Next up: a few more Gors to make this herd up to a 40-strong horde.

Categories: Painting and modelling, Warhammer Fantasy Battle | Tags: , | 6 Comments

Beastmen (2200 points) vs Orcs & Goblins (2400 points); 16Aug11

After all the battles that happened in turn 11 of the Border Princes campaign, it’s something of a surprise to find that I’m only fighting a single battle for turn 12 (though I’m supporting in another elsewhere); a match-up against Justinmatters‘ Orcs & Goblins with a slight points advantage to the greenskins.  I tired of the ‘low magic’ builds I’ve been trying lately and returned to my old favourite: the Great Bray Shaman.  I missed the sheer power of the Bestigors enough in my previous game that they earned a recall to the army, so in the interests of change I decided to use two Razorgor Chariots.  I figured that they should have enough killing power to tip a few combats in my favour, even if I continue to roll single impact hits.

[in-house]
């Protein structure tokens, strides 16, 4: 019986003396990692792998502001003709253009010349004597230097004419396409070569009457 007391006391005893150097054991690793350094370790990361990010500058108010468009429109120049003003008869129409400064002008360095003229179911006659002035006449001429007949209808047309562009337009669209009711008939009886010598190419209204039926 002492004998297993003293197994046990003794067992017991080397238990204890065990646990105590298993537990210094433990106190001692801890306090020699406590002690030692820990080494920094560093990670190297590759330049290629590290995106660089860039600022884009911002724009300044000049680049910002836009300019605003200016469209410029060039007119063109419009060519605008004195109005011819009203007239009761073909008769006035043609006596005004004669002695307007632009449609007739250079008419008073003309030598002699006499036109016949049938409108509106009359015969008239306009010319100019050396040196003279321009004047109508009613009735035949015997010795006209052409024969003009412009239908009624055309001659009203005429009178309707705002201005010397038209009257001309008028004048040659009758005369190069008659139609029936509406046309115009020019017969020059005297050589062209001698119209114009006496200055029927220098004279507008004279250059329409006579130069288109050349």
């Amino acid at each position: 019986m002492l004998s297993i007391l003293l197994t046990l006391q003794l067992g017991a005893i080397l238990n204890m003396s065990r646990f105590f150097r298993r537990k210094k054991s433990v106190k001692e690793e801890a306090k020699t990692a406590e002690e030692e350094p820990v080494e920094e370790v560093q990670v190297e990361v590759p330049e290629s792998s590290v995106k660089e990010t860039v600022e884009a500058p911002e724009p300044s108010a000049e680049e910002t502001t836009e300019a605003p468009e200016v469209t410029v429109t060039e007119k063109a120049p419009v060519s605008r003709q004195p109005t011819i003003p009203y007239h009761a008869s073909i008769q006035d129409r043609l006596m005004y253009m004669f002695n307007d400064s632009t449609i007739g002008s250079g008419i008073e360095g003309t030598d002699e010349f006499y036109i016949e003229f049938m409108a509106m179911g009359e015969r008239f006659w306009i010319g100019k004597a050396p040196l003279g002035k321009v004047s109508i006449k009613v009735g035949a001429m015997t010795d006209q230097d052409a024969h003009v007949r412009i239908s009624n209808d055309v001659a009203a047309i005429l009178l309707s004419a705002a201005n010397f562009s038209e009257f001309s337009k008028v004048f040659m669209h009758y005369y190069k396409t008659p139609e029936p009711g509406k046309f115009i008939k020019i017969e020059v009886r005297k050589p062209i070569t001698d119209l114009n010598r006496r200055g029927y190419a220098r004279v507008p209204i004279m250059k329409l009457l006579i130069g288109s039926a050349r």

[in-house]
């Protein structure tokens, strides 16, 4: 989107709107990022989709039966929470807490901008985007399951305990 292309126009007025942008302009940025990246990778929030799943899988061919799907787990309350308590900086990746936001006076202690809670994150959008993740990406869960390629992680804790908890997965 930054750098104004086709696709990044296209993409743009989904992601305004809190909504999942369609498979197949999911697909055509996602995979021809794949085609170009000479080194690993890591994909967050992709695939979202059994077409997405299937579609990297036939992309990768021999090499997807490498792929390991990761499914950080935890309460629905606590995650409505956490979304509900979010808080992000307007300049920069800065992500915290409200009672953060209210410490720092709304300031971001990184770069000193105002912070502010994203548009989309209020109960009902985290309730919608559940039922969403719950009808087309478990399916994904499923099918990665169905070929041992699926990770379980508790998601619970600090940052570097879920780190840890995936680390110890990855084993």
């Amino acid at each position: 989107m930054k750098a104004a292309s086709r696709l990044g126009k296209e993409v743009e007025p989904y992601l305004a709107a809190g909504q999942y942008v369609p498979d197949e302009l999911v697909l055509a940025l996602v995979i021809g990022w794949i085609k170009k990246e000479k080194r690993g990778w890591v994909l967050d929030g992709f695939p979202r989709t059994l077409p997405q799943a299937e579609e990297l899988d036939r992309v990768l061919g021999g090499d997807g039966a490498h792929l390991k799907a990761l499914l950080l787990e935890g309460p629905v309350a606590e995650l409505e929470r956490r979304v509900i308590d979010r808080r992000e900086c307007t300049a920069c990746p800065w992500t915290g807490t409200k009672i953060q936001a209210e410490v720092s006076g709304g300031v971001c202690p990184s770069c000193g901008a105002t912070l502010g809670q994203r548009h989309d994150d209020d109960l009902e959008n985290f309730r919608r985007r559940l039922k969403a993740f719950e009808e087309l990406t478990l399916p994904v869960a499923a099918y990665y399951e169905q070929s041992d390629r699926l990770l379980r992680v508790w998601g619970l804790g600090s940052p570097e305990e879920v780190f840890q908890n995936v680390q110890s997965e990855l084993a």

Great Bray Shaman, level 4, Steel Claws, Jagged Dagger, Talisman of Preservation, Lore of Beasts (GBS)

Wargor, BSB, Beast Banner, Gnarled Hide, heavy armour, shield, (BSB)

Bray Shaman, level 2, Chalice of Dark Rain, additional hand weapon, Lore of Shadow (BS1)

Bray Shaman, level 2, Dispel Scroll, additional hand weapon, Lore of Shadow (BS2)

39 Gors, additional hand weapons, full command (G1)

20 Gors, additional hand weapons, full command (G2)

30 Ungors, full command (U)

2 x 6 Ungor Raiders, musician (UR1 and UR2)

2 x 5 Harpies, scouts (H1 and H2)

2 Razorgor Chariots (RC1 and RC2)

23 Bestigors, full command, Banner of Discipline (B)

Justinmatters continued with his use of Grimgor Ironhide but decided that, in general, massive blocks of Night Goblins were the way to go this time.  Note for clarity: this is the 7th edition army book.

Grimgor Ironhide (GI)

Black Orc Big Boss, BSB, heavy armour (BSB)

Orc Shaman, level 2 (OS)

3 x 48 Night Goblins, spears, nets, full command, 3 Fanatics each (NG1 to NG3 and F1 to F9)